Social Question

ilvorangeiceblocks's avatar

Do you think that knowledge obtained by human science or natural science is more biased?

Asked by ilvorangeiceblocks (860points) July 12th, 2012

And do you think that knowledge obtained by natural sciences is more reliable/valid than that obtained by human sciences? Why would it be more/less reliable? And reliable in what ways?

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12 Answers

YARNLADY's avatar

I don’t really know what you mean by natural science vs human science. All sciences are humans studying natural occurrances, so how would they be two different things?

SavoirFaire's avatar

I think they are both quite reliable when their conclusions are properly understood. Both physical and social scientists tend to be quite clear in their published papers about the degree to which their theory is supposed to be probabilistic, the amount of support they’ve gathered, and what the possible sources of error.

It’s when we ignore those qualifications and start treating the conclusions presented as absolute that the science may look unreliable. But the fact that one type of science may have more trouble controlling its sources of error does not make it less reliable so long as we understand the conclusions in light of that fact.

@YARNLADY “Human science” is another term for “social science” (e.g., psychology, sociology, anthropology).

ilvorangeiceblocks's avatar

@YARNLADY human science would refer to social studies, history, geography etc whilst natural science would refer to chemistry, biology, physics, etc.

poisonedantidote's avatar

Science that involves people will usually be less reliable in my opinion, simply because people can taint results.

For example, a culture of germs will never try to lie to you or trick you, but if you are doing a medical study on humans, they could lie about how they are feeling or something.

Not exactly 100% relevant, but there you have it none the less.

YARNLADY's avatar

Oh, I get it. I am dense today, I should have read the tags.

syz's avatar

Um, I tend to think that social sciences would have fewer absolutes and more subjective interpretations, but that may be my own bias.

Bill1939's avatar

If by human science you mean fields like anthropology, archaeology, sociology, psychology and such, and by natural science you mean fields like physics, geology, botany, zoology and such, then I would say that the relatively more subjective nature of human science would cause it to be more likely biased than natural science. The more objective nature of natural science is less speculative and therefore less likely to be as biased as human science.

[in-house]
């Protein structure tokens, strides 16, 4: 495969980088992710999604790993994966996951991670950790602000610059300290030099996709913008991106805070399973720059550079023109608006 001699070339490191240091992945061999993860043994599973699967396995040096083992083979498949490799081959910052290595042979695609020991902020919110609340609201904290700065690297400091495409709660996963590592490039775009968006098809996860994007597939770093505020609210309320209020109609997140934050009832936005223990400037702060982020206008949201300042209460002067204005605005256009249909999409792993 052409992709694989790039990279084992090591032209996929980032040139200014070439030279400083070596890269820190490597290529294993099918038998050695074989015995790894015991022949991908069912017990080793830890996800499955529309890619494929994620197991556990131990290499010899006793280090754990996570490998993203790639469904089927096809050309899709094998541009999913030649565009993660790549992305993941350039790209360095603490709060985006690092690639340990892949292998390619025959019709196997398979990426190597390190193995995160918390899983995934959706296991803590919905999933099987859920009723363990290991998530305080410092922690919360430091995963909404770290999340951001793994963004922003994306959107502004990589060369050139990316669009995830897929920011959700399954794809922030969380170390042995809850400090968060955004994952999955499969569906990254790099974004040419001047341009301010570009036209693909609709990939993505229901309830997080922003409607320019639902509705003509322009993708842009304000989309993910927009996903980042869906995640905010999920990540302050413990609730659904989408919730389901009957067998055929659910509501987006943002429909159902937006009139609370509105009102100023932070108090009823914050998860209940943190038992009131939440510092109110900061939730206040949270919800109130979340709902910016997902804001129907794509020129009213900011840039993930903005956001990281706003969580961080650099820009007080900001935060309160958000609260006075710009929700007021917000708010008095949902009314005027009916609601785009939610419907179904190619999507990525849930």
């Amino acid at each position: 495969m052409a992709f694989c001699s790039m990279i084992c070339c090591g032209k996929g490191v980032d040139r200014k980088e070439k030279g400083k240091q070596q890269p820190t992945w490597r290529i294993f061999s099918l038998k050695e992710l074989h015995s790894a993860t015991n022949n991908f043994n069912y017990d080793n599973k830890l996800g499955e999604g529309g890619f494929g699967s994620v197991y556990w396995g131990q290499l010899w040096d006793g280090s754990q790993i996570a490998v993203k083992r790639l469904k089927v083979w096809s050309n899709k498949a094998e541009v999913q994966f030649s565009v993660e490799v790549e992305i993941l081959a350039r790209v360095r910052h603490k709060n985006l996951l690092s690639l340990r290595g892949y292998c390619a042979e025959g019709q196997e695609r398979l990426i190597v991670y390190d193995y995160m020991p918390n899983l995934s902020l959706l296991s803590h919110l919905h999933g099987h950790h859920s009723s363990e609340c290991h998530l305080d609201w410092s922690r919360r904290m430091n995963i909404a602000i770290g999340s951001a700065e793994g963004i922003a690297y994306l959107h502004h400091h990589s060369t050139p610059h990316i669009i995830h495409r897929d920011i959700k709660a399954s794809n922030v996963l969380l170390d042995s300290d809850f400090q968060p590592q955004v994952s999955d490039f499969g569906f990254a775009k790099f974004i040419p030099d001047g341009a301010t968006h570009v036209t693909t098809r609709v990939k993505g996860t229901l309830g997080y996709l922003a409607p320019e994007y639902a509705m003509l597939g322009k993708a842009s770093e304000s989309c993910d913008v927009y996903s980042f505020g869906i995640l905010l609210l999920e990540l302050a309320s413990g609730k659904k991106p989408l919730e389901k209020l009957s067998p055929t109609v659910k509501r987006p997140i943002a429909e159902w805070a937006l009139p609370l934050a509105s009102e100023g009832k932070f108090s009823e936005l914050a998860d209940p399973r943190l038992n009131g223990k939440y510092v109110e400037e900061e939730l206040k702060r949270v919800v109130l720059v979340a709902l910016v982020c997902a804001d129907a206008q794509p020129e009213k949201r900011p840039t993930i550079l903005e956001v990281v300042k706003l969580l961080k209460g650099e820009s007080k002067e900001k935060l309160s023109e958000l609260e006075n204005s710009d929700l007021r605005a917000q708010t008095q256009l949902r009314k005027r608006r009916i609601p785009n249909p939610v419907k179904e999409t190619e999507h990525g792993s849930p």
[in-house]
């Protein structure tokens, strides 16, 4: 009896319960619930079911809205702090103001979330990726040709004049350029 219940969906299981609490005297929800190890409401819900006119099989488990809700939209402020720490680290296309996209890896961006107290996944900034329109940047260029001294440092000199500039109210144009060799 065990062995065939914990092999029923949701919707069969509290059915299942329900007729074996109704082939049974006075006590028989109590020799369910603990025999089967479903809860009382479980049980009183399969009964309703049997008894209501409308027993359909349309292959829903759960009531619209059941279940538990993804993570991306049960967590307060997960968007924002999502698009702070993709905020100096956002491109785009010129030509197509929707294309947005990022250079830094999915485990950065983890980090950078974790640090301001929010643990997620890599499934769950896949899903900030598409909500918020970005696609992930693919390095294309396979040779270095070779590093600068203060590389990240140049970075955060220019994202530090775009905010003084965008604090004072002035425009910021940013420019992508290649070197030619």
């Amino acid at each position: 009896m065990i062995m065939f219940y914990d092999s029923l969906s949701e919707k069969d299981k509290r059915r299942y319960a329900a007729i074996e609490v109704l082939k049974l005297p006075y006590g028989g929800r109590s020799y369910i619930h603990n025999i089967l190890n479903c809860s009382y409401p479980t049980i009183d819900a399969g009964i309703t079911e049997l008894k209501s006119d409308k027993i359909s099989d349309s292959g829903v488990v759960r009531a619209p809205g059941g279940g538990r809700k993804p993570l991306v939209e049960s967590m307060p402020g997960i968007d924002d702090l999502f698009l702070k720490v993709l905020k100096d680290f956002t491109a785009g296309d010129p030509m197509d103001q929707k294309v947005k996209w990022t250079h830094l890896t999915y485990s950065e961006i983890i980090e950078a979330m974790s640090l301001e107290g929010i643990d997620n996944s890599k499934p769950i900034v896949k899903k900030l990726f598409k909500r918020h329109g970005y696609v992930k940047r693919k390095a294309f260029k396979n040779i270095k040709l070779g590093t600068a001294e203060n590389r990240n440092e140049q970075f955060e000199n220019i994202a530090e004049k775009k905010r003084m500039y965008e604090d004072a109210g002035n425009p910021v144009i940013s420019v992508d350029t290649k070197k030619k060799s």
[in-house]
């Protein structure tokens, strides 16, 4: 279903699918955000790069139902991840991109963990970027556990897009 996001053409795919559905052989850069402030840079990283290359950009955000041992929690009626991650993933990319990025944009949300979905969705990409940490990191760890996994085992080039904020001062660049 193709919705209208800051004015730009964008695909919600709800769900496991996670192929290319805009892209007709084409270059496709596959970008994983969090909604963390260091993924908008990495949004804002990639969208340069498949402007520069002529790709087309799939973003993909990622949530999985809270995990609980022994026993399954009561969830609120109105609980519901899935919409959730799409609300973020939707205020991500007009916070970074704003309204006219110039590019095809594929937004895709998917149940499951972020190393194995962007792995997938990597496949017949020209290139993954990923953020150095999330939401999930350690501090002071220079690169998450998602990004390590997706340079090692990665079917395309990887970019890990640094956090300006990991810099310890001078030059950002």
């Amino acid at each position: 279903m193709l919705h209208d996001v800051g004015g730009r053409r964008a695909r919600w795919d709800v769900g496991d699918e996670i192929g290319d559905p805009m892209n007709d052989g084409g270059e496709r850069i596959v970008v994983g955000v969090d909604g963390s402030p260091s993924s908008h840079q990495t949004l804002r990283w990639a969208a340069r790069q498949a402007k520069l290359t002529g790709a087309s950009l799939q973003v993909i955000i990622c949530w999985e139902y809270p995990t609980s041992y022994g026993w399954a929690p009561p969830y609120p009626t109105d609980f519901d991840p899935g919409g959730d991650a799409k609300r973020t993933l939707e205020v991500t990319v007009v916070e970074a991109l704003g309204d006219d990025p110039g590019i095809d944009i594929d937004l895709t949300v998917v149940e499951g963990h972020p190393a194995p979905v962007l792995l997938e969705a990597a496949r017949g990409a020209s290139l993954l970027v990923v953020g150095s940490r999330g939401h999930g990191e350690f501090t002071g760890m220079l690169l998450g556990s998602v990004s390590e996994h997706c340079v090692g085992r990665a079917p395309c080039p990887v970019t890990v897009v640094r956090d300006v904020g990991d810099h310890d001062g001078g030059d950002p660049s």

syz's avatar

^ What he said.

SavoirFaire's avatar

@syz @Bill1939 But that doesn’t make it less reliable if those facts are built into the conclusions. “Reliable” is not a synonym for “determinate” or “objective.” If a social scientist’s research says that people have an 80% likelihood of doing x when in circumstance y, and if people do x 80% of the time they are in circumstance y, then the conclusion is reliable even if it is not of the form ”w always and determinately follows z.”

Moreover, if a social scientist concludes that 40% of people assert claim A, but clarifies his research by giving an margin of error on the basis that other research says that assertions of A tend to be overreported (perhaps due to something like the Bradley effect), that does not make his results less reliable. It would only be if we went on to say “40% of people believe A” that there would be unreliability—and we would be the source of it.

syz's avatar

@SavoirFaire But that doesn’t make it less reliable if those facts are built into the conclusions. True.

I suppose it’s perception on my part. Or perhaps my perception of declarative statements being more “accurate”. My perception is that the statement “The electron (symbol: e−) is a subatomic particle with a negative elementary electric charge.” as more exact than “Mental illness is any of various disorders in which a person’s thoughts, emotions, or behaviour are so abnormal as to cause suffering to himself, herself, or other people” is my own bias.

Bill1939's avatar

@SavoirFaire, I failed to address the issue of reliability, though it might have been implied by my response to the question of bias. I would think that the more bias that enters a study, the more likely the results might be unreliable. The reliability of even “objective” sciences is questionable since often the conclusions are the objects of the study; i.e., scientists see what they look for. Then you have the distortions that statistics can and often do create, even when null hypotheses are used.

SavoirFaire's avatar

@syz It’s a natural bias to have. Definitive statements are just so much more comfortable. But in a time when the results of the physical sciences have themselves become increasingly probabilistic (cf. quantum mechanics—at least for now), maybe it’s something we can get beyond.

@Bill1939 I would say that the reliability of the physical sciences isn’t questionable so much as non-certain. That is, science is a reliable tool for finding things out about the world, but it is not an infallible tool for doing so. Other than that, though, I agree.

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